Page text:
no umbrella needed
There's apparently an enormous hole on the surface of the sun — but, seriously, you shouldn't panic. The gaping space on the sun's visage could create massive space storms and disrupt Earth's power grid systems, sure, but scientists want you to know it's not as big a deal as it sounds.
The Space Weather Prediction Center issued a geomagnetic storm warning for Tuesday and Wednesday, citing a "hole" that is generating strong solar winds. The hole is actually a gap in the sun's magnetic field atmosphere, and that gap opens up the sun's outer atmosphere and alters its magnetic field. All of that results in charged gas particles hurtling toward Earth, which Spaceweather.com says can "engulf our planet for several days."
The good news is that the occurrence makes the northern lights visible from some areas in the U.S. The auroral displays, which NASA describes as being caused by "solar wind interacting with Earth's magnetosphere," will be a rare sight, given that they usually only occur at the globe's poles.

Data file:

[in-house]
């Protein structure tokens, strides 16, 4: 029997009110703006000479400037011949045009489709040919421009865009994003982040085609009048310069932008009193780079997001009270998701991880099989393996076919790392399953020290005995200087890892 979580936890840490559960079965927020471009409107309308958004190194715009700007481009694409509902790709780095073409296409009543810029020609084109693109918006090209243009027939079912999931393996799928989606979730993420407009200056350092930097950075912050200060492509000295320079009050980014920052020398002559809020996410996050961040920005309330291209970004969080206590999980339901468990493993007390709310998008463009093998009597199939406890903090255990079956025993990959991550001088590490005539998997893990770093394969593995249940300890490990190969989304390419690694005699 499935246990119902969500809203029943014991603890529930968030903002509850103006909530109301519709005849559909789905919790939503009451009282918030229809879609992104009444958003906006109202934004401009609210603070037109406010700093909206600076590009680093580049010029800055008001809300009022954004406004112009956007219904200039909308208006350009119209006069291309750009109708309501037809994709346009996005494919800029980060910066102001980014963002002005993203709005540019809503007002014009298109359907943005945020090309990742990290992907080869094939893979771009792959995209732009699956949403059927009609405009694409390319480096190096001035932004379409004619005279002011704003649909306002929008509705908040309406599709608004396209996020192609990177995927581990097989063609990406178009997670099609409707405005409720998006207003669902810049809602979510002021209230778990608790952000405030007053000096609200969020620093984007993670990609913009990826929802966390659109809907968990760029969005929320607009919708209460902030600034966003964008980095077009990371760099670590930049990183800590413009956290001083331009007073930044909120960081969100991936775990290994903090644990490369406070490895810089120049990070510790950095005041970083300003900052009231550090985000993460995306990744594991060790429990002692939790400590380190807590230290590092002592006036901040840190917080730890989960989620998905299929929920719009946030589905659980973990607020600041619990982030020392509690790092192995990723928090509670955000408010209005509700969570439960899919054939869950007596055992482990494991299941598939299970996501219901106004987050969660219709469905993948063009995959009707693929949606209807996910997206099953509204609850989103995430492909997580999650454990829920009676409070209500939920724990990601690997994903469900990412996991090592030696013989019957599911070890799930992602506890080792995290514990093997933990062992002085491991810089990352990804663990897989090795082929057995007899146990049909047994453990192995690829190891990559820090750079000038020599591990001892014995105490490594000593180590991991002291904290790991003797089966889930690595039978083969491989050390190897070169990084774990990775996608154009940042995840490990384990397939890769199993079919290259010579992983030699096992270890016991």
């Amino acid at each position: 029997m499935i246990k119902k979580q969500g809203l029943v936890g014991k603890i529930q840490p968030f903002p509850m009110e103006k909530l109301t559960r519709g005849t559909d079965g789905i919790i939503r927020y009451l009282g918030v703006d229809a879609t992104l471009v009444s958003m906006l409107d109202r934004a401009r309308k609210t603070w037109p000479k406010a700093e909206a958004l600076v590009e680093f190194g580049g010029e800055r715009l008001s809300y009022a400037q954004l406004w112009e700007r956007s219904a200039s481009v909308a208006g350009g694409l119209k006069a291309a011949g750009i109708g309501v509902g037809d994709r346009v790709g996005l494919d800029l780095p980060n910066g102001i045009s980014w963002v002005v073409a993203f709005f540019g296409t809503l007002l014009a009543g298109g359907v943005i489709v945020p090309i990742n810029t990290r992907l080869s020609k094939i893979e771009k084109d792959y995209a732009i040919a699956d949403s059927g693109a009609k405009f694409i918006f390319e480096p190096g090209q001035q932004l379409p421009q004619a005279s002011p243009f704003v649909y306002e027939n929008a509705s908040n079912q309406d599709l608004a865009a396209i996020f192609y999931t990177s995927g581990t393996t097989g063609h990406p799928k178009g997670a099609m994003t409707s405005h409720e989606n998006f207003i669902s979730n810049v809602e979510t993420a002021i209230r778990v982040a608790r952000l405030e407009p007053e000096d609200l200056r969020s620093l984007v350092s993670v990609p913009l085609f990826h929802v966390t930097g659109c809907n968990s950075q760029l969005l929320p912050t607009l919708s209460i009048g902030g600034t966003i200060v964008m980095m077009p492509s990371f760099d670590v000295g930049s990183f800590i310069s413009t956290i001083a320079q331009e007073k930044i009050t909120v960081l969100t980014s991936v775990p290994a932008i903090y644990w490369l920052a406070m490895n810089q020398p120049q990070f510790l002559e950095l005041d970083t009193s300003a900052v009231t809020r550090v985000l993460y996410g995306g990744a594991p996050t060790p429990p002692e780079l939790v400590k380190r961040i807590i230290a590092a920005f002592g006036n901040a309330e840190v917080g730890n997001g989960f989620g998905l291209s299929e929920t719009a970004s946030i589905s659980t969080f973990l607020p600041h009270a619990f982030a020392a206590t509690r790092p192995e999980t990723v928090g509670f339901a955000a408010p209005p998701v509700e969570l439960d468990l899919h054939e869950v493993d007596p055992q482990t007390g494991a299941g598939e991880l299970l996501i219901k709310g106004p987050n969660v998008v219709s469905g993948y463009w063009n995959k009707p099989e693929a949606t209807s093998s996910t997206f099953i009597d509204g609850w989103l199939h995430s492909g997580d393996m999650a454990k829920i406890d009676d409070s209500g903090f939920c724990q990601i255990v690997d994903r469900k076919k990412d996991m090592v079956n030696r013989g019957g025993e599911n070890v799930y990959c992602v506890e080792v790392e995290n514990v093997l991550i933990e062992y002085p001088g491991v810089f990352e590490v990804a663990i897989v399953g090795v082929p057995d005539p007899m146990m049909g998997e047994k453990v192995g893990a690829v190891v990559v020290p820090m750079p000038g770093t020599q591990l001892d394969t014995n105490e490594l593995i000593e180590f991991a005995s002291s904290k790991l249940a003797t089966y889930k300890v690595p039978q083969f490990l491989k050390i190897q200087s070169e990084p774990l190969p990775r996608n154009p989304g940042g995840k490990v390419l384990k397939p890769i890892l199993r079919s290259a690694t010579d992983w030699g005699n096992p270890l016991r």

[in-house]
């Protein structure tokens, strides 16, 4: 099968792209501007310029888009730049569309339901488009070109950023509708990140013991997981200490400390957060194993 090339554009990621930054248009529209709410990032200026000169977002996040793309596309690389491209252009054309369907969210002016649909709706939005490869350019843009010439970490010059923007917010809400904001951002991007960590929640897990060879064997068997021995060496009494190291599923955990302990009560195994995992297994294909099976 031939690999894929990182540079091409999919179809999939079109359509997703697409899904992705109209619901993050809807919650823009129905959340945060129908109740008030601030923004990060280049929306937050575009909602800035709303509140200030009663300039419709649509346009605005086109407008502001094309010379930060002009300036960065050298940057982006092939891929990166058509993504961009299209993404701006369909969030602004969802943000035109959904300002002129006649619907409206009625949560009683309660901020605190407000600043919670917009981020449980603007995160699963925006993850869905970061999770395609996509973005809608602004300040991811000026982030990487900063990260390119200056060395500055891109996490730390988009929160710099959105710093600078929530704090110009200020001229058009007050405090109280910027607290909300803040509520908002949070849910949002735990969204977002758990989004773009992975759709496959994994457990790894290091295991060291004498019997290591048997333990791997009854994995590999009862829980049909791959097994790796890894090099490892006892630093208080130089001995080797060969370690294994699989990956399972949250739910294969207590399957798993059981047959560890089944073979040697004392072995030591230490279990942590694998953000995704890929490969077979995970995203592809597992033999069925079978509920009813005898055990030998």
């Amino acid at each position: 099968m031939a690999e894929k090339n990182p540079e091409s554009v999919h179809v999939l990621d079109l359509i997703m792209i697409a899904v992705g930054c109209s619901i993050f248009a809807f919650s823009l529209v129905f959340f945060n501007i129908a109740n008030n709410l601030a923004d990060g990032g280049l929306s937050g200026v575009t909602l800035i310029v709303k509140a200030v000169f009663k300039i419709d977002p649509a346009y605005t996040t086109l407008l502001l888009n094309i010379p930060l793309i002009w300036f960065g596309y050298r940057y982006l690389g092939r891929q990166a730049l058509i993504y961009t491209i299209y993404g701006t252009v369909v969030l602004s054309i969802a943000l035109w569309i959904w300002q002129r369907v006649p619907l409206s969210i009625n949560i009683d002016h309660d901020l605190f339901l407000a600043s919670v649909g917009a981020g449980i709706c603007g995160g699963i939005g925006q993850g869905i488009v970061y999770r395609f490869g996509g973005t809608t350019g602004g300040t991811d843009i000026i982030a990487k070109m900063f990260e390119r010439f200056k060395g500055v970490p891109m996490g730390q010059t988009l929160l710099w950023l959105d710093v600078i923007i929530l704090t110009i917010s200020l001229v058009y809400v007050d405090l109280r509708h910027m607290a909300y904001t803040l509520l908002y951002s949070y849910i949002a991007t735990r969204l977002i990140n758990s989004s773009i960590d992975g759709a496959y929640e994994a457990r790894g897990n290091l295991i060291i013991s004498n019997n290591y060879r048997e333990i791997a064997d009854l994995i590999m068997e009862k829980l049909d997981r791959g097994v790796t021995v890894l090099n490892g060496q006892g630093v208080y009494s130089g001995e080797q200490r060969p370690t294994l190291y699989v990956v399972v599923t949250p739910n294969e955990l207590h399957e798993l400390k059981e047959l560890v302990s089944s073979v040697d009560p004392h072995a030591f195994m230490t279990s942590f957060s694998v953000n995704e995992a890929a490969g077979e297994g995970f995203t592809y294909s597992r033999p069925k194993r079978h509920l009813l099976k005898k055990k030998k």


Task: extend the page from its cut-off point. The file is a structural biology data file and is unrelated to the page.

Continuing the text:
On the other hand, there's a small chance that the stormy space weather could affect power grids and satellite communications, as well as cause radio blackouts, Space.com reports. A disturbance to the Earth's magnetic field in 1859 ignited fires, and a 2003 instance forced aircrafts offline for 30 hours, Geek.com reports.
Such drastic effects aren't likely, though. Geomagnetic storms don't usually cause any significant harm to us earthlings, and especially not low-level storms like this one, says Geek.com. This particular storm may affect marine animals' internal compasses, The Weather Channel reports, which could disorient them and lead to more beachings — but assuming the storm doesn't escalate, the sun's magnetic temper tantrum should pass without wreaking much havoc on Earth.